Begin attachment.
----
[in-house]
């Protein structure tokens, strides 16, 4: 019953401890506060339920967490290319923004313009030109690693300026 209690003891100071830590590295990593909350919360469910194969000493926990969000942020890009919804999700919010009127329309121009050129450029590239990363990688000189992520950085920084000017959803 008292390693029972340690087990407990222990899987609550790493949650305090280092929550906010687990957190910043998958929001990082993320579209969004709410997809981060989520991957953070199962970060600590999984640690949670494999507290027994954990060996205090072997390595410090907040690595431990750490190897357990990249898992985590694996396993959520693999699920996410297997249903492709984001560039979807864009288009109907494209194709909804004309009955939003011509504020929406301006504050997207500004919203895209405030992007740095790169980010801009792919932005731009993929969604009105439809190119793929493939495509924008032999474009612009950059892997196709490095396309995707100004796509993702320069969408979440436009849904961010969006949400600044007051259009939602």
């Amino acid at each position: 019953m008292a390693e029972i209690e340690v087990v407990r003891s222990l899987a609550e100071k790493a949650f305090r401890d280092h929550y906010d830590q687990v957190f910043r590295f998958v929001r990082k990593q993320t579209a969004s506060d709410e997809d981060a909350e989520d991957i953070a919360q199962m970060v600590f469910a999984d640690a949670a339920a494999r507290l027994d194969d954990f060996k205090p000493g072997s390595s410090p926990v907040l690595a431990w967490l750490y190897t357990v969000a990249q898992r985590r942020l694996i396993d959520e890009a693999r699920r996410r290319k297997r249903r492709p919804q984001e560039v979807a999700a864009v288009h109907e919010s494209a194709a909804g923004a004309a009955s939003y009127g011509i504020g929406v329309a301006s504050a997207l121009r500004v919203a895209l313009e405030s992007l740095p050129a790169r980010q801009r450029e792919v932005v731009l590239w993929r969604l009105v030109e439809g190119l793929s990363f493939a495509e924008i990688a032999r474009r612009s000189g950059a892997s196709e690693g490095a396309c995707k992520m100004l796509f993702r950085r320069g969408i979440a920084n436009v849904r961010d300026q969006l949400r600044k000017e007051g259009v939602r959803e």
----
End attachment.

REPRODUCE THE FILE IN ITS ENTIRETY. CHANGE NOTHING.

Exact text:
[in-house]
């Protein structure tokens, strides 16, 4: 019953401890506060339920967490290319923004313009030109690693300026 209690003891100071830590590295990593909350919360469910194969000493926990969000942020890009919804999700919010009127329309121009050129450029590239990363990688000189992520950085920084000017959803 008292390693029972340690087990407990222990899987609550790493949650305090280092929550906010687990957190910043998958929001990082993320579209969004709410997809981060989520991957953070199962970060600590999984640690949670494999507290027994954990060996205090072997390595410090907040690595431990750490190897357990990249898992985590694996396993959520693999699920996410297997249903492709984001560039979807864009288009109907494209194709909804004309009955939003011509504020929406301006504050997207500004919203895209405030992007740095790169980010801009792919932005731009993929969604009105439809190119793929493939495509924008032999474009612009950059892997196709490095396309995707100004796509993702320069969408979440436009849904961010969006949400600044007051259009939602």
């Amino acid at each position: 019953m008292a390693e029972i209690e340690v087990v407990r003891s222990l899987a609550e100071k790493a949650f305090r401890d280092h929550y906010d830590q687990v957190f910043r590295f998958v929001r990082k990593q993320t579209a969004s506060d709410e997809d981060a909350e989520d991957i953070a919360q199962m970060v600590f469910a999984d640690a949670a339920a494999r507290l027994d194969d954990f060996k205090p000493g072997s390595s410090p926990v907040l690595a431990w967490l750490y190897t357990v969000a990249q898992r985590r942020l694996i396993d959520e890009a693999r699920r996410r290319k297997r249903r492709p919804q984001e560039v979807a999700a864009v288009h109907e919010s494209a194709a909804g923004a004309a009955s939003y009127g011509i504020g929406v329309a301006s504050a997207l121009r500004v919203a895209l313009e405030s992007l740095p050129a790169r980010q801009r450029e792919v932005v731009l590239w993929r969604l009105v030109e439809g190119l793929s990363f493939a495509e924008i990688a032999r474009r612009s000189g950059a892997s196709e690693g490095a396309c995707k992520m100004l796509f993702r950085r320069g969408i979440a920084n436009v849904r961010d300026q969006l949400r600044k000017e007051g259009v939602r959803e």